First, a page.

Savoy Grill                                                                     London
Has the best view of the Thames River of any restaurant in London. Great place to go for dinner and dancing. Men, wear a tuxedo.

Anil Jethmal recommends:
The Chateaubriand for two.

Imago                                                                                Rome
Located atop the Hassler Hotel by the Spanish Steps. Have a drink on the terrace before the sun goes down. For those with good memories, henceforth every time they have that same drink, no matter where they are in the world, they will remember Rome…the way the sun hits the buildings in the afternoon.

Anil Jethmal recommends:
The Tandoori Duck

Sharkys                                                                            Bali
Ask for your table to be placed on the sand, secluded from others overlooking the Indian Ocean. Ask the roving band to play Hotel California or New York, New York. They know every word of the songs even though it is obvious that they do not speak a word of English.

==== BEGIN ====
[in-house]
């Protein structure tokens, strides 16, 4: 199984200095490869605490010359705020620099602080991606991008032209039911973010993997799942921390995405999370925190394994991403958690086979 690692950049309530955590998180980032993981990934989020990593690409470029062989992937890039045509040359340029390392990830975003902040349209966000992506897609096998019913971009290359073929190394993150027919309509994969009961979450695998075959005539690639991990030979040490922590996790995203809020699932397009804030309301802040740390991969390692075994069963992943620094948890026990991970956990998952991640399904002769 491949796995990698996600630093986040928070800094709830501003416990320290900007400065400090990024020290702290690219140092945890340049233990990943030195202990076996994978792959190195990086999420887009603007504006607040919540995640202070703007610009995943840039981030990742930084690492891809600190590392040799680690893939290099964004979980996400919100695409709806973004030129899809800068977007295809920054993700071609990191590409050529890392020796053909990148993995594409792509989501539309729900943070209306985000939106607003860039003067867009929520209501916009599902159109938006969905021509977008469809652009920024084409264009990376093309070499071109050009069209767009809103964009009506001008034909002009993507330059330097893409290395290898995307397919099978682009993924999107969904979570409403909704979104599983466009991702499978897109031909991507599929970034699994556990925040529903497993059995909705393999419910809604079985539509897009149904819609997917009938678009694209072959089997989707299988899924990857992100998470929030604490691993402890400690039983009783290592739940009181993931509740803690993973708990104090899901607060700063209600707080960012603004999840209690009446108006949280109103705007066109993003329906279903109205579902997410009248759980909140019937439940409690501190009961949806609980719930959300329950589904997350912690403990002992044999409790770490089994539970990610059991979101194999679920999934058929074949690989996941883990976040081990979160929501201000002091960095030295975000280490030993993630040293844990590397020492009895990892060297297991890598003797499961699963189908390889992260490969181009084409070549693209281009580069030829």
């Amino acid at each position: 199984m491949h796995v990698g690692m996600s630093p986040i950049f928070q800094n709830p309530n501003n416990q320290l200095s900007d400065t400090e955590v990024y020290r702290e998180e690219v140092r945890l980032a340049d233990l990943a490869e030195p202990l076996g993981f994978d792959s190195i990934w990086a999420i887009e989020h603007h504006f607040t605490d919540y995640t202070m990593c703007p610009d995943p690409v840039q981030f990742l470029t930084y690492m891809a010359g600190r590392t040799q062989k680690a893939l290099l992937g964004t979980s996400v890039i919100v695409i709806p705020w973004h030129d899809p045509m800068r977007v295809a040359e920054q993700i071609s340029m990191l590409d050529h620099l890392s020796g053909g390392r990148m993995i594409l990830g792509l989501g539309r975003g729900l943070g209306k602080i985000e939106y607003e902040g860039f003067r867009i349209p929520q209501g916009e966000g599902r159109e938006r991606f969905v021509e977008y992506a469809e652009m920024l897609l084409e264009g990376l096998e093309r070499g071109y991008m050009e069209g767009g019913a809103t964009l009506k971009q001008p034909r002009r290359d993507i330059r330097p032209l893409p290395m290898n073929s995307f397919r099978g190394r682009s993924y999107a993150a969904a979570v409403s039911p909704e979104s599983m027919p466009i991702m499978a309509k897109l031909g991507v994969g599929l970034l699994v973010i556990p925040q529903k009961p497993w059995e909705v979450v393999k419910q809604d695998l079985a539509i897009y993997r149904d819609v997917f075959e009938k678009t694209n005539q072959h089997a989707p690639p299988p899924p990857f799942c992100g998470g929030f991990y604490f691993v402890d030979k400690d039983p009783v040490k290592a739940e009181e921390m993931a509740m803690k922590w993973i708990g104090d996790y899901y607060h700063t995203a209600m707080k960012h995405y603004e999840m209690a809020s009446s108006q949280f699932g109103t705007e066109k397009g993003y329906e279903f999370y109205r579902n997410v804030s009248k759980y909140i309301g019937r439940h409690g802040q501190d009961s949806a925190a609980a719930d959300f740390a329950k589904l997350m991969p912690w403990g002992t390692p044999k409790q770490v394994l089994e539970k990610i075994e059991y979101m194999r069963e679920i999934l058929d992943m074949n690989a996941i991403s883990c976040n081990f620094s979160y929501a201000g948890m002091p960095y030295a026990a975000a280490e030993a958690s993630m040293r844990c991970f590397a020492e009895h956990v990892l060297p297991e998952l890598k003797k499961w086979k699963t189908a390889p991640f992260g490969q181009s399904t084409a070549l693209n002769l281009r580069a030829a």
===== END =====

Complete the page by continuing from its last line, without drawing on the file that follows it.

Anil Jethmal recommends:
The Grilled Shrimp in Butter Pepper Garlic Sauce with ice cold Bintang Balinese beer.

Trishna                                                                            Mumbai
Bill & Hillary’s favorite restaurant in India.

Anil Jethmal recommends:
The Lobster in Chilly Garlic Sauce. Also, if you are squeamish, tell the waiter that you do not want to inspect the live lobster at your table before it is cooked.

Mandarin Oriental                                                       Manila
Call ahead to make sure Imelda Marcos is not dining. She goes often for the crispy duck and pancakes and her entourage is huge. If so, the wait for a table can be long.

Anil Jethmal recommends:
The Crispy Duck & Pancakes, of course.

Blue Hill at Stone Barns                                          Pocantico Hills, NY
Arrive early and walk the former Rockefeller Estate. Absolutely everything that chef/owner Dan Barber serves is grown or raised at the working farm.

Anil Jethmal recommends:
The blood orange margarita and the blackcurrant martini are both delicious cocktails. Of course, both the blood orange and the blackcurrants are grown at the farm and are picked minutes before serving. The same theme extends to the main courses. Order the tasting menu.  The restaurant is 45 minutes door to door from Grand Central – no need to drive.

Giving Back For The Greater Good: A Necessary Ingredient For True Professional Success